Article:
SYSTEMATIC REVIEW
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A systematic review of randomised clinical trials for oral antibiotic treatment of acute pyelonephritis.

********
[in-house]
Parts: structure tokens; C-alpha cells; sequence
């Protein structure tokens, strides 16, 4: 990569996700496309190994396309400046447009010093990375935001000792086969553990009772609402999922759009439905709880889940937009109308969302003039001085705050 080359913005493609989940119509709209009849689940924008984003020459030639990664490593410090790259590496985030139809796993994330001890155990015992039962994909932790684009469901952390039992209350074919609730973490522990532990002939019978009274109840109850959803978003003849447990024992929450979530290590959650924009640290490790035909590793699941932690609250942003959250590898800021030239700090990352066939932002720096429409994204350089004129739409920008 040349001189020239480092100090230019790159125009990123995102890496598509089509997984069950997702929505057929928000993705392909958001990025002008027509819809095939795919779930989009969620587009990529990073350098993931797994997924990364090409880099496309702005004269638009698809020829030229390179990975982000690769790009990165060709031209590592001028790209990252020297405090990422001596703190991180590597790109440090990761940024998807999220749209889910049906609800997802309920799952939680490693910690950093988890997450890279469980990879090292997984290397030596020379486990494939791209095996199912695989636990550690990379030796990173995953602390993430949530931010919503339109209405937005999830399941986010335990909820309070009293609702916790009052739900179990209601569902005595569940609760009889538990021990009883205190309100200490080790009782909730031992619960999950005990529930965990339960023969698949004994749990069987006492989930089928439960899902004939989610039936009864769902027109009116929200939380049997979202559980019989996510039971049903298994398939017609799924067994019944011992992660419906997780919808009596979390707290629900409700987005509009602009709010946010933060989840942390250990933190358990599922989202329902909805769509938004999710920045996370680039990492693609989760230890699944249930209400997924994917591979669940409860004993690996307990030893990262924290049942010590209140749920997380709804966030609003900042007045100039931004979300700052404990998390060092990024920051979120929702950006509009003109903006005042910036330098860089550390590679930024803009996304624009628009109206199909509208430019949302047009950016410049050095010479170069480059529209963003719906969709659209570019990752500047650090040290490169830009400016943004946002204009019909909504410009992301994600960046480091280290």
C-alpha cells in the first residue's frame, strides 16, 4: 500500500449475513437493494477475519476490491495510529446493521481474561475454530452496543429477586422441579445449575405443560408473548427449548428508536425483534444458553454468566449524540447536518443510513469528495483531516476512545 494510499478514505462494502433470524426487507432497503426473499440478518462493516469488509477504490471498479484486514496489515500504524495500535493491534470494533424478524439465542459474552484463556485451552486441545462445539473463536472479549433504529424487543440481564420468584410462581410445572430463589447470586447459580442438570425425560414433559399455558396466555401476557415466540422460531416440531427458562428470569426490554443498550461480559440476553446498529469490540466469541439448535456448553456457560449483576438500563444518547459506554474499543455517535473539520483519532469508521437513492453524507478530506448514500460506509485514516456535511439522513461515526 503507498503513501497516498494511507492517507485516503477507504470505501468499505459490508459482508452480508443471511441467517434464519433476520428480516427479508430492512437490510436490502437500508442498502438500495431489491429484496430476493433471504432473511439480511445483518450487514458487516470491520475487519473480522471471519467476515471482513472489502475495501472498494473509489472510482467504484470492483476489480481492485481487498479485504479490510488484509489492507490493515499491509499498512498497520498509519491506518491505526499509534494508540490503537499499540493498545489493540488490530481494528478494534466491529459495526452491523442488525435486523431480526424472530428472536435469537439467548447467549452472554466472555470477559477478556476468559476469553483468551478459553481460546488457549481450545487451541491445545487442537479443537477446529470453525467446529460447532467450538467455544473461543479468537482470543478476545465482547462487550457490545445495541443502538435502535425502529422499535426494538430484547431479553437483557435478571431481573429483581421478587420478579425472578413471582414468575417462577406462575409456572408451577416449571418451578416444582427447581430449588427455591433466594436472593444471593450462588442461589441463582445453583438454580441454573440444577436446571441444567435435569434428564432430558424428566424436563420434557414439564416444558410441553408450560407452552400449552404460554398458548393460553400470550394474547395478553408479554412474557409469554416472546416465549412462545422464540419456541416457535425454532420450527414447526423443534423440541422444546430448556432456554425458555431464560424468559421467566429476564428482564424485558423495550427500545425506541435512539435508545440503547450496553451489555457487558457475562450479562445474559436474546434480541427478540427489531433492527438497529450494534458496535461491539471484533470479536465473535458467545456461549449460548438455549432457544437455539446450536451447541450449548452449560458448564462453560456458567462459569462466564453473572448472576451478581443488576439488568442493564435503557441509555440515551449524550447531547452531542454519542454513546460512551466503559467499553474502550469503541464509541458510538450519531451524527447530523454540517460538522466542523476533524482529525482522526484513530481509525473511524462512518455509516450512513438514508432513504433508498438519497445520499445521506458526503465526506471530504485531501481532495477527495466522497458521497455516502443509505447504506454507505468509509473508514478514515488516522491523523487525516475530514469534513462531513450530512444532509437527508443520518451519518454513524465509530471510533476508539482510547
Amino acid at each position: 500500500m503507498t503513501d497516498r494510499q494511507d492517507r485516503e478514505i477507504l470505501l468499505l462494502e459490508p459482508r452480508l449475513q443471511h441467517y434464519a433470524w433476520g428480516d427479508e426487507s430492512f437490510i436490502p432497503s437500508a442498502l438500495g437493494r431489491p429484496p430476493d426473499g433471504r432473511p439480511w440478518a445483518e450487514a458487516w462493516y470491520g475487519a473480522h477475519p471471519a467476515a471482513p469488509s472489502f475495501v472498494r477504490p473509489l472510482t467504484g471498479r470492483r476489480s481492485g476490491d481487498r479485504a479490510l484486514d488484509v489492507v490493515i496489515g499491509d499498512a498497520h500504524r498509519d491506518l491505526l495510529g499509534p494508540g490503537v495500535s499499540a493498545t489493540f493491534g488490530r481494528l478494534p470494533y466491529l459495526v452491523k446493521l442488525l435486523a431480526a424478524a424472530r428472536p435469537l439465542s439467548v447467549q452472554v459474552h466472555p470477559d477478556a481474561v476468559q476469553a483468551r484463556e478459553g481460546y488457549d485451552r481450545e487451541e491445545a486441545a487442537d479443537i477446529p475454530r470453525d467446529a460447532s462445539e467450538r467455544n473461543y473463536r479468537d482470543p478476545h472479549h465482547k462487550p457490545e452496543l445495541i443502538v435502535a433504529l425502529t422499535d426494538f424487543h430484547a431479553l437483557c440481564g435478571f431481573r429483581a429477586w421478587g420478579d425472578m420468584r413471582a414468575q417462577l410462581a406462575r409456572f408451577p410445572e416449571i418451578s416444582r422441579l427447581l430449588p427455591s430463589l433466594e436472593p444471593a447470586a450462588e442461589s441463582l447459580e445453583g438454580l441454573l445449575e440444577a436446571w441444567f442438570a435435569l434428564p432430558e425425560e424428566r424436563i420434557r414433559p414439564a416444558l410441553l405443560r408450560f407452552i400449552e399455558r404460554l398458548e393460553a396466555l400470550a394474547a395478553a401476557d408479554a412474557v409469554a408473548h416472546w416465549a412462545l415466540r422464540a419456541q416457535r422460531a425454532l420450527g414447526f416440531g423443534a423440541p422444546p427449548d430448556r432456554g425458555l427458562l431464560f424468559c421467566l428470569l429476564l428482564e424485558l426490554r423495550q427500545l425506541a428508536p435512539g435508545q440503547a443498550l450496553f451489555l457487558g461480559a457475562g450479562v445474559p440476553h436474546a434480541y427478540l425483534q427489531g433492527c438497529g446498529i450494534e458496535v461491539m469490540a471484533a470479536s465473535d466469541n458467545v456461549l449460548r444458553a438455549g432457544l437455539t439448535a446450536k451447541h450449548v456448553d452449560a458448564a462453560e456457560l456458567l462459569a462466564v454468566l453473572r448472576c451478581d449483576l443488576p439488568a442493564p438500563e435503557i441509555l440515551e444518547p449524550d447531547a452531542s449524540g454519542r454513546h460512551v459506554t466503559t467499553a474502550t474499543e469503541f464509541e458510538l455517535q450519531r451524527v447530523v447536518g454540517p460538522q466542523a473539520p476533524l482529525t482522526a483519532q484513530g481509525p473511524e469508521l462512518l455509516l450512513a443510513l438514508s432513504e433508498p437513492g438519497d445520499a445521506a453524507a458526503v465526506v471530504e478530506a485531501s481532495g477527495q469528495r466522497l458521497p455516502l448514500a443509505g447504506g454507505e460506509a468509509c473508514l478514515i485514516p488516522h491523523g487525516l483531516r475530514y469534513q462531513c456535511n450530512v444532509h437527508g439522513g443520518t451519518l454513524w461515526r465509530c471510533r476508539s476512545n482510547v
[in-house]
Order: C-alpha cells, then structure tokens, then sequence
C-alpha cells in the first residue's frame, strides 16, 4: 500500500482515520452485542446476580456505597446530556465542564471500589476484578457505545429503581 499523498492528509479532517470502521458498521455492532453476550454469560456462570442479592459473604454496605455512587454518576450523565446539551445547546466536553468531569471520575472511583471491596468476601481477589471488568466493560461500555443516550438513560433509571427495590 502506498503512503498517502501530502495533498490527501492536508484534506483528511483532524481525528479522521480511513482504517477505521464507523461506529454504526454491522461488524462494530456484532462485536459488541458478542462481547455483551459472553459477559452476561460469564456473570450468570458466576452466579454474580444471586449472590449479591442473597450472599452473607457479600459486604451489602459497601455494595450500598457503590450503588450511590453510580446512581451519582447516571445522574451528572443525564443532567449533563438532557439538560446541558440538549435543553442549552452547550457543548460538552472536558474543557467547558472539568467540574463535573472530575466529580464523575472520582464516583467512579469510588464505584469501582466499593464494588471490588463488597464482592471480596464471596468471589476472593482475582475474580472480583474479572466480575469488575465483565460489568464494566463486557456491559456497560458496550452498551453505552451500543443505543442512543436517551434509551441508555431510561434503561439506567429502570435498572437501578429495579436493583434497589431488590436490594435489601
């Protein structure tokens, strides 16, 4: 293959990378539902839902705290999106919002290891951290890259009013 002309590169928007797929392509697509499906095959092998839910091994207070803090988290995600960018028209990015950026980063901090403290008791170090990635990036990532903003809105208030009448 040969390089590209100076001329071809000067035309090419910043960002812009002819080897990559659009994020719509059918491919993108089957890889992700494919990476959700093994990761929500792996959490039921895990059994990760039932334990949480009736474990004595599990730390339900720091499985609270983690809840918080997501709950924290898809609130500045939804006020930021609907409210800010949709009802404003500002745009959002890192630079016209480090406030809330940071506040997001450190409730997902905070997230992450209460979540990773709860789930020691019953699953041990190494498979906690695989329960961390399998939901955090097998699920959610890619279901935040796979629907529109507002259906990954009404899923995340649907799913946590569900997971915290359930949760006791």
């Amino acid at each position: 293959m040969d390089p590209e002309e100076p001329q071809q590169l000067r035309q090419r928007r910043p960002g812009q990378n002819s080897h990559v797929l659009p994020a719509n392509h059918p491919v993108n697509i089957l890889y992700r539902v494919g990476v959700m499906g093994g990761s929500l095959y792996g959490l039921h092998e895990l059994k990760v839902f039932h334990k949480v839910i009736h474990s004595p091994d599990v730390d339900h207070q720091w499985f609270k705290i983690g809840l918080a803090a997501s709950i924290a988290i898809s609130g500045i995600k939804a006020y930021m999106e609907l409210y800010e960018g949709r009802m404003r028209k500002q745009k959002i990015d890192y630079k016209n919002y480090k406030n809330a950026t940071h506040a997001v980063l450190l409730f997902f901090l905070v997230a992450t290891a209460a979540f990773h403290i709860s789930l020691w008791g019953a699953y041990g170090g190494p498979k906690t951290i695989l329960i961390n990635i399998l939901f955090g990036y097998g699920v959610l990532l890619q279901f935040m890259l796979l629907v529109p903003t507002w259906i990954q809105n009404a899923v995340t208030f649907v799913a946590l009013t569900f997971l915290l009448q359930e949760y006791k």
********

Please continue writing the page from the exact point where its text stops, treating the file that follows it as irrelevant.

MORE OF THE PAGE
There is increasing resistance to the oral antibiotics currently recommended for the treatment of pyelonephritis, and increased healthcare costs are associated with the reliance on alternative intravenous agents. We, therefore, performed a systematic review of randomised controlled trials to determine the clinical efficacy and safety of oral antibiotics for the treatment of pyelonephritis in adults. A search of four major medical databases (MEDLINE, Embase+ Embase classic, CENTRAL and Cochrane Database for Systematic Reviews) in addition to manual reference searching of relevant reviews was conducted. Clinical cure and adverse event rates were reported, and trial quality and bias were assessed. A total of 277 studies were reviewed; five studies matched all eligibility criteria and were included. Antibiotics included were cefaclor, ciprofloxacin, gatifloxacin, levofloxacin, lomefloxacin, loracarbef, norfloxacin, rufloxacin and trimethoprim-sulfamethoxazole. In included studies, the clinical success of the outpatient treatment of pyelonephritis by cefaclor, ciprofloxacin and norfloxacin at 4 to 6 weeks was comparable at between 83 to 95%. Relatively high rates of adverse events were noted in a trial of ciprofloxacin (24%) and trimethoprim-sulfamethoxazole (33%). Significant heterogeneity between all aspects of the trial designs was identified, with all studies having a potential for bias. This review demonstrates a need for high-quality clinical trials into the oral antibiotic treatment of pyelonephritis, with more consistent designs and reporting of outcomes. There are data to support further research into oral norfloxacin and cefaclor for the outpatient treatment of pyelonephritis in adults.

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